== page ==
Emigration from Within*


Listening to the stories of people belonging to different generations in motion—both in our consulting rooms and our personal lives—served as introductory lectures into the fundamental aspects of changing context. Through these rich and diverse stories, one enters a territory which is not only multilingual but multidimensional: defined and shaped by historical, political, economic and socio-cultural transformations. Giving voice to these silent stories proved helpful for us when going behind walls that traditional analysis could not always penetrate, partly because, in many cases, analysts and analysands have been struggling with the same untouchable issues. It is our professional task to find creative ways to make sense of past and recent experiences of emigration, new prejudices, discriminative forms and attitudes—in order to achieve a better psychoanalytical understanding of the external and internal confusion that has been brought about by the immense changes during the past centuries and the present one.

This is a preview of subscription content, access via your institution.


  1. Amati-Mehler, J., Argentieri, S., & Canestri, J. (1990). The babel of the unconscious. International Journal of Psychoanalysis, 71, 569–583.

    PubMed  Google Scholar 

  2. Balint, M. (1952). Primary love and psycho-analytic technique. London: Tavistock Publications.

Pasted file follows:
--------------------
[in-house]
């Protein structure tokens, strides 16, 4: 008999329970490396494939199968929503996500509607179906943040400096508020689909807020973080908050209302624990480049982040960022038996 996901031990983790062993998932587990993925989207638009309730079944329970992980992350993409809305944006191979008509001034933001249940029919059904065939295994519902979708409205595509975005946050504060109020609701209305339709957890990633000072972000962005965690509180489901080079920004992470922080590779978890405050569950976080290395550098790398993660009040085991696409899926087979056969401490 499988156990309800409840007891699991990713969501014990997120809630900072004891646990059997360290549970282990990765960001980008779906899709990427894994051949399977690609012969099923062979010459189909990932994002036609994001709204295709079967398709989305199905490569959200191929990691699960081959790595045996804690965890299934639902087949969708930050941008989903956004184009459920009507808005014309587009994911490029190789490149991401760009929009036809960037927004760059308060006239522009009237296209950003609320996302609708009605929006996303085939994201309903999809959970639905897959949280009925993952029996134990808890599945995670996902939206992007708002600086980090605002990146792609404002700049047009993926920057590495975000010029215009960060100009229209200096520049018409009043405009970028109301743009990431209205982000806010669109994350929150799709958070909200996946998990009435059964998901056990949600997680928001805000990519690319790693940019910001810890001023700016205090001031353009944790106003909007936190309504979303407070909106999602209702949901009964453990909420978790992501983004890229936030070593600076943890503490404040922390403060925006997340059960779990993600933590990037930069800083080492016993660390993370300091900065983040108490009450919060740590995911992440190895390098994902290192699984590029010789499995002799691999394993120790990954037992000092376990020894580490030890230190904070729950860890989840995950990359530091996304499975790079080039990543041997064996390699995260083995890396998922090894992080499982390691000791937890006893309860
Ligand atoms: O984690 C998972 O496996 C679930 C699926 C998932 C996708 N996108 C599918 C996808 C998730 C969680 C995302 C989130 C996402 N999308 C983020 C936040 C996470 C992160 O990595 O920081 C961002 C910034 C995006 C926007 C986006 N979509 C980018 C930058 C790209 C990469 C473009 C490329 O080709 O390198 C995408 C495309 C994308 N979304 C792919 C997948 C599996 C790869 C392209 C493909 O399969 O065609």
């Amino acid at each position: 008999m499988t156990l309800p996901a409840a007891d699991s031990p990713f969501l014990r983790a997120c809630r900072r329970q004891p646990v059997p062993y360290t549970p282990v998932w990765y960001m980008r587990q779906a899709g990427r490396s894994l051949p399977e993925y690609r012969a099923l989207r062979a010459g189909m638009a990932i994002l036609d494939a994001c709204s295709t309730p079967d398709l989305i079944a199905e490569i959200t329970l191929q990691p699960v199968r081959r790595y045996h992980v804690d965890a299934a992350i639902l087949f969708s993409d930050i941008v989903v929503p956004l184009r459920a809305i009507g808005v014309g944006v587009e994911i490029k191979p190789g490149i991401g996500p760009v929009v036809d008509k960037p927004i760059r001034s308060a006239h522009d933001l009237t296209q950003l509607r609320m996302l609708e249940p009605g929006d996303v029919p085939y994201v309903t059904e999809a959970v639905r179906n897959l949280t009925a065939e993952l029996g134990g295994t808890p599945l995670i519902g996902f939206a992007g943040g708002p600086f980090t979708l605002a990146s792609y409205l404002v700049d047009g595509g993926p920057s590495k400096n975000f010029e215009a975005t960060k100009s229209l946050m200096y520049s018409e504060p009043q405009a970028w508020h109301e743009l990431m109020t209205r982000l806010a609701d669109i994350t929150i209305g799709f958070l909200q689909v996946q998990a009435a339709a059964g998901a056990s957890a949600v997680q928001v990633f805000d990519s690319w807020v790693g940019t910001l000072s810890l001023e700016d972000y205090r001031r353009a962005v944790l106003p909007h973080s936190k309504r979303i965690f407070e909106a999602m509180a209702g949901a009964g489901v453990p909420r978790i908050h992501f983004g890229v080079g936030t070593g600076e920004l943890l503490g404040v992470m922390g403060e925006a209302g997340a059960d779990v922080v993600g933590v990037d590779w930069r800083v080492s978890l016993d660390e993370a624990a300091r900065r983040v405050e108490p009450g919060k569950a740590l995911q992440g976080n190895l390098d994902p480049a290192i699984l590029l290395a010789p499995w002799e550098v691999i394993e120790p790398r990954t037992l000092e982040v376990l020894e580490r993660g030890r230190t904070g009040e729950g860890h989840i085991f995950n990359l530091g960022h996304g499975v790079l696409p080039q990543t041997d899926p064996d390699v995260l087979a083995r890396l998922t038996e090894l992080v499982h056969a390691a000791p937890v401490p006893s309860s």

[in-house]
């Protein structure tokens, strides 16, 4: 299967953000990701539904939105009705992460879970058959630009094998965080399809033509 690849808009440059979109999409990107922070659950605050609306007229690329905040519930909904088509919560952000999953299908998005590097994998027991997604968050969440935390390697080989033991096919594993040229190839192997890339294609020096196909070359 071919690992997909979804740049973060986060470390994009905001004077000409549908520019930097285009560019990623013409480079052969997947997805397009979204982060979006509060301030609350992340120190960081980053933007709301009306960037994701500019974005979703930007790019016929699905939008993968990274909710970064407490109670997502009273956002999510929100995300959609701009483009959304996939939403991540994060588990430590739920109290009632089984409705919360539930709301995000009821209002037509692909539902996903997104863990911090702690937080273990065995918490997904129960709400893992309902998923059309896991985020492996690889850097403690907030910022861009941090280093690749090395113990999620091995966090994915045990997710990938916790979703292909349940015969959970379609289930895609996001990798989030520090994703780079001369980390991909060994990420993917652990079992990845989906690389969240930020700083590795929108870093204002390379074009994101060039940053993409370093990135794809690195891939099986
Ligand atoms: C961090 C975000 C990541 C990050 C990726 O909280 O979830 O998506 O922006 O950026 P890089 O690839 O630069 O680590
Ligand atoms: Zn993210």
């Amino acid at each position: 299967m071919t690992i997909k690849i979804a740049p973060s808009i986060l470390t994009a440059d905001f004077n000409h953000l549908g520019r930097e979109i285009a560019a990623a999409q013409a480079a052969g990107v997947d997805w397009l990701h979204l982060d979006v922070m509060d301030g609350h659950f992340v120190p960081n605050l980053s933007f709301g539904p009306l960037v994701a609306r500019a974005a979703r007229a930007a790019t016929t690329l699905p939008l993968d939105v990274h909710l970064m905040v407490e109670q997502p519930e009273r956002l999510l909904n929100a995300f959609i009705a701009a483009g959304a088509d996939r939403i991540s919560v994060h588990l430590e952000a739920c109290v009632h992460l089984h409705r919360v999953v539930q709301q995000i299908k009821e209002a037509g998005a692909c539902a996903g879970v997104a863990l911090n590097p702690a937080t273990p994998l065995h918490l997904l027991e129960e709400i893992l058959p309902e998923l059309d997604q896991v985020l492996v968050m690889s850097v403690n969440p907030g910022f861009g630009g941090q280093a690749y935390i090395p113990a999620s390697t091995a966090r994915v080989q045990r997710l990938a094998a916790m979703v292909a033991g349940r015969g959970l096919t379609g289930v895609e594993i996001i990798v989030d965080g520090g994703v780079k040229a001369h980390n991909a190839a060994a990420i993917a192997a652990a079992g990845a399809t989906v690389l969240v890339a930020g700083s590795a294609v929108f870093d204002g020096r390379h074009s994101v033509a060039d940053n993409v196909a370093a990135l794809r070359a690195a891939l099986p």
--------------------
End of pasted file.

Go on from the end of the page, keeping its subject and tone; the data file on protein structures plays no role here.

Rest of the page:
Google Scholar 

  3. Balint, E. (1972). Fair shares and mutual concerns. International Journal of Psychoanalysis., 53, 61–65.

    PubMed  Google Scholar 

  4. Ferenczi, S. (1932). The clinical diary of Sándor Ferenczi. J. Dupont (Ed.), M. Balint & N. Z. Jackson (Trans.). Cambridge, MA: Harvard University Press, 1988.

  5. Ferenczi, S. (1933). Confusion of tongues between adults and the child. In M. Balint, (Ed.), Final contributions to the problems and methods of psychoanalysis: The Selected Papers of Sándor Ferenczi, M.D. (pp. 156–167). New York, NY: Basic Books, 1955.

  6. Mérei, F. (1989). Társ és Csoport [The Peer and the Group]. Budapest: Akadémiai Kiadó.

    Google Scholar 

  7. Mészáros, J. (2014). Ferenczi and beyond. Exile of the Budapest School and solidarity in the psychoalytic movement during the Nazi years. London: Karnac.

    Google Scholar 

  8. Steiner, R. (2000). “It is a new kind of Diaspora.” Explorations in the sociopolitical and cultural context of psychoanalysis. London: Karnac Books.

    Google Scholar 

  9. Szekacs-Weisz, J. (2004). How to be a bi-lingual psychoanalyst? In J. Szekacs-Weisz & I. Ward (Eds.), Lost childhood and the language of exile (pp. 21–28). London: Imago East-West/Freud Museum.

    Google Scholar 

  10. Szekacs-Weisz, J. (2012). Survival strategies: A psychoanalytic view. In J. Szekacs-Weisz & T. Keve (Eds.), Ferenczi for our time (pp. 21–29). London: Karnac.

    Google Scholar 

  11. Winnicott, D. W. (1970). The maturational process and the facilitating environment. London: Karnac.

    Google Scholar 

Download references

Author information



Corresponding author

Correspondence to Judit Szekacs-Weisz.

Additional information

Address correspondence to Dr. Judit Szekacs-Weisz, Imago International, 24 Maryon Mews London NW32PU, UK.

Rights and permissions

Reprints and Permissions

About this article

Verify currency and authenticity via CrossMark

Cite this article

Szekacs-Weisz, J. Emigration from Within* . Am J Psychoanal 76, 389–398 (2016). https://doi.org/10.1057/s11231-016-9059-0

Download citation


  • emigration from within
  • refugees
  • changing context-language-and culture
  • individual and social experience
  • identity
  • trauma
  • confusion
  • elaboration